The Great American Bash started life as a PPV event (apart from the 1986 and 1987 events which were multi-date tours) under the NWA banner back in 1985. WCW took the mantle and ran GABs in 1991 and 1992. Three years later, WCW brought back the Great American Bash and ran it every year until the summer of 2000. WWE would then purchase WCW and that was that… until 2004 (headlined by a stupid gimmick match between Undertaker and The Dudleys), when WWE resurrected the event as a Smackdown-only PPV.
Running Time: 163mins (excluding extras)
- Fatal Four Way Match for the WWE Tag Team Championship: John Morrison & The Miz vs. Finlay & Hornswoggle vs. Curt Hawkins & Zack Ryder vs. Jesse & Festus
- United States Championship Match: Matt Hardy vs. Shelton Benjamin
- Todd Grisham Interviews CM Punk
- Triple H Interrupts Edge & Vickie Guerrero’s Wedding Ceremony
- ECW Championship Match: Mark Henry vs. Tommy Dreamer
- Shawn Michaels vs. Chris Jericho
- Edge Responds to Triple H Ruining His Wedding
- WWE Divas Championship Match: Natalya vs. Michelle McCool
- World Heavyweight Championship Match: CM Punk vs. Batista
- New York City Parking Lot Brawl: John Cena vs. JBL
- Eve Torres Interviews Triple H
- WWE Championship Match: Triple H vs. Edge
- Edge is gonna pay
- Kane needs to know
To be brutally honest, the GAB has proven to be one of the weakest events on the WWE calendar, so there wasn’t a lot of expectations going into this one. Triple H and Edge had never really had a singles run against each other, so this, at least, added something to an otherwise average-looking PPV.
The show opens with a better-than-expected Fatal Fourway for the WWE Tag Team Championships as Miz & Morrison (the best tag team in recent memory) defending against Jesse & Festus, Ryder & Hawkins and (the heavy crowd favourites) Finlay & Hornswoggle. Whatever happened to tag-teams having team names?
JBL and Mick Foley do a sterling job of putting Festus over in the early going, while the champs do their heelish thing and hurl Hornswoggle between the ropes to start the match with the “Transforming Titan”. From here, you get the usual four-way match situations of tags, breaking falls and the obligatory “everyone in at once” spot. The finish is nicely done though and gets a decent pop from the crowd.
Miz & Morrison are the stars of the bout (as if you expected anything less), but I do feel sorry for Ryder & Hawkins. Their association with Edge should have led to a great run and a strong push, but nothing could be further from the truth. A wasted opportunity to establish a tag team as something important.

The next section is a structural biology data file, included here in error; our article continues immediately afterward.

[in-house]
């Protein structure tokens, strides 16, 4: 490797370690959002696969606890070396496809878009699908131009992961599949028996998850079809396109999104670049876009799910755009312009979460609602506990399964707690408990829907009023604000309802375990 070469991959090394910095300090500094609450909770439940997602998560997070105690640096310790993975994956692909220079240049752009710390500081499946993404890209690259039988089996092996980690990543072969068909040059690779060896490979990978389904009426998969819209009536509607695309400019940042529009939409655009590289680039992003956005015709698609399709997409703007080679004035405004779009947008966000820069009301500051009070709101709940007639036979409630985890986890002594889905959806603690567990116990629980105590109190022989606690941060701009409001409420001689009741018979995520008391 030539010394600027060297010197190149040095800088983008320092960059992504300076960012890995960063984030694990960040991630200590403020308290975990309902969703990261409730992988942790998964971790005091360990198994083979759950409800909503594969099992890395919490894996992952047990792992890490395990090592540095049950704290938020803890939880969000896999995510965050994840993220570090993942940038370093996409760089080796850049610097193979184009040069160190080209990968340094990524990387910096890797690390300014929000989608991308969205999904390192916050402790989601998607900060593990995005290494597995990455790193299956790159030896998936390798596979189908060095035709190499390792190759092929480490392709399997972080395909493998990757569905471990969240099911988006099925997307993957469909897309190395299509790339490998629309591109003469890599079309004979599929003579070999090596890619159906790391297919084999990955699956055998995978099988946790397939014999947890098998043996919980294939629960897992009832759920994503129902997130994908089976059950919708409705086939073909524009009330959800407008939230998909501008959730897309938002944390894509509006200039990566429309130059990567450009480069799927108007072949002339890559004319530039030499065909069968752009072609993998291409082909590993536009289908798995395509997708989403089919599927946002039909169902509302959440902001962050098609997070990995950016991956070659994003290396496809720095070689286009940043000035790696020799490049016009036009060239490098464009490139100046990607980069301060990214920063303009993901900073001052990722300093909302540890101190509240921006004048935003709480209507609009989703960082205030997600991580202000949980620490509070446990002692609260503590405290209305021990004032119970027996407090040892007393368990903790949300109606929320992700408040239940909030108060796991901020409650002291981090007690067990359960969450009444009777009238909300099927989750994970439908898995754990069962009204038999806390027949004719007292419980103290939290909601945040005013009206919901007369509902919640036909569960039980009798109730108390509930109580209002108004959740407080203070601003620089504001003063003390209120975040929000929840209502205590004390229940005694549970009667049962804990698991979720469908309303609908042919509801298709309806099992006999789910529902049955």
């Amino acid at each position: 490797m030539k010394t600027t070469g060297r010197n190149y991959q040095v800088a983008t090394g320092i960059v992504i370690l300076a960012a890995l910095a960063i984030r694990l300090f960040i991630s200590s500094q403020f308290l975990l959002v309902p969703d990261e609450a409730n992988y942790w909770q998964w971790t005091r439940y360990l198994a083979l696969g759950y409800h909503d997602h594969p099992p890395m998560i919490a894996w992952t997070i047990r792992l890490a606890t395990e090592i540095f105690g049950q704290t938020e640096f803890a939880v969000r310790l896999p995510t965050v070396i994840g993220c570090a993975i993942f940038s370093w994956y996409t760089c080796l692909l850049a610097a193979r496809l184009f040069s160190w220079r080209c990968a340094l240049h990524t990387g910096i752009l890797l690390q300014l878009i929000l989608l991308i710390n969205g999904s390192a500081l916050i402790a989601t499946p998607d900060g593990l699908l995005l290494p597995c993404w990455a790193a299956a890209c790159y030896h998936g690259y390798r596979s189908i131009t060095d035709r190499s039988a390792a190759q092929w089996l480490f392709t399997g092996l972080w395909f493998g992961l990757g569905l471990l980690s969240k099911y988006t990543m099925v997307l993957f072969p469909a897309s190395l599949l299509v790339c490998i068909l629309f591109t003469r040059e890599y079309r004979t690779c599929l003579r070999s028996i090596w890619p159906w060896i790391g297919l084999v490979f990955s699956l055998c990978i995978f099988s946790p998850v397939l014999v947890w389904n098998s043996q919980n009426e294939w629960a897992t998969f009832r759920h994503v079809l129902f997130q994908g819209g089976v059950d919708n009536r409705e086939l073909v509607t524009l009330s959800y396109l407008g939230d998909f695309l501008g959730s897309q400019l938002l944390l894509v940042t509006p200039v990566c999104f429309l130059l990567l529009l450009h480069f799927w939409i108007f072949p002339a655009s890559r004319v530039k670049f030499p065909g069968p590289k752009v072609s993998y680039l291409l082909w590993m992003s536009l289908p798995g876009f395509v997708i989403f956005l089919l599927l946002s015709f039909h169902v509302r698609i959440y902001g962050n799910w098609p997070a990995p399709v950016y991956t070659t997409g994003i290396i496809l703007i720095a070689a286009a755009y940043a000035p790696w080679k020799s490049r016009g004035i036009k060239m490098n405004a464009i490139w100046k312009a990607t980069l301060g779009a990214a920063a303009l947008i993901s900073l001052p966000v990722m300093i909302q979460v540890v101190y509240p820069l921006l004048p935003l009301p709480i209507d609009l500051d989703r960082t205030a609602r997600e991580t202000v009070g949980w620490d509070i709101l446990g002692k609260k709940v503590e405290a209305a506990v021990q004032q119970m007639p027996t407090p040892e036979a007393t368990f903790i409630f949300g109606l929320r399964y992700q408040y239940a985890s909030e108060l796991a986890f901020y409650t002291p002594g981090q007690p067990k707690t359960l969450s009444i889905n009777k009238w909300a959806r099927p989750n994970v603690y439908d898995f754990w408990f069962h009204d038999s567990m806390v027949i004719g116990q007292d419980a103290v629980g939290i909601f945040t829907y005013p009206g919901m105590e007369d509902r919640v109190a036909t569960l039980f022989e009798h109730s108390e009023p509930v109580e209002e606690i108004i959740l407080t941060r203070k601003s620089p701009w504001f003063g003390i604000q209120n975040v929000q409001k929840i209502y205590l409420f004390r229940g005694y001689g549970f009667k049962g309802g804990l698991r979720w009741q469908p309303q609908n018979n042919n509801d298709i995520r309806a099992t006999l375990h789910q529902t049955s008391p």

From a match that was better than expected, we go to a match that has high expectations to live up to. Matt Hardy has been on a great run ever since he started his feud with MVP. Shelton Benjamin is as hot-and-cold a wrestler you can get. When he’s “on” he’s amazing, but when he’s not, the guy can stink out the arena. The big question would be which Shelton would turn up.
For the second match in a row, Jim Ross and Mick Foley provide commentary duties and help to make the match that little bit more credible.
I’m glad to say that it was “On” Shelton Benjamin that showed up for his title shot and, as such, the match is pretty damn good. The crowd are hot throughout and the action is intense (with a sequence having Shelton catch Hardy in mid-air and then powerbomb him into the turnbuckles being a highlight) and hard-hitting with near-falls aplenty. Again, the finish is nicely done and the crowd give a loud reaction for the three-count.
Two matches in and two good outings to show for it. Would the “E” be able to sustain this momentum for a third bout? We’ll find out after Todd Grisham’s WWE Mobile interview with CM Punk from the previous Monday’s RAW, which is good (but drags on) and a look back at the Edge & Vickie wedding (which also mercifully edited into a highlight package instead).
Can the ECW Championship match continue the great run? The simple answer is no, it cannot. It’s ok, but nothing special. The saving grace is that the bout is very short (5m30s) and is most notable for the actions of Colin Delaney (who would be out of the company a few weeks after this event). Mark Henry is joined by Tony Atlas as his manager for the first time. I really like the pairing, so I’m glad WWE have stuck with it so far. Tommy Dreamer is accompanied by “Diet-Mikey Whipwreck” Colin Delaney.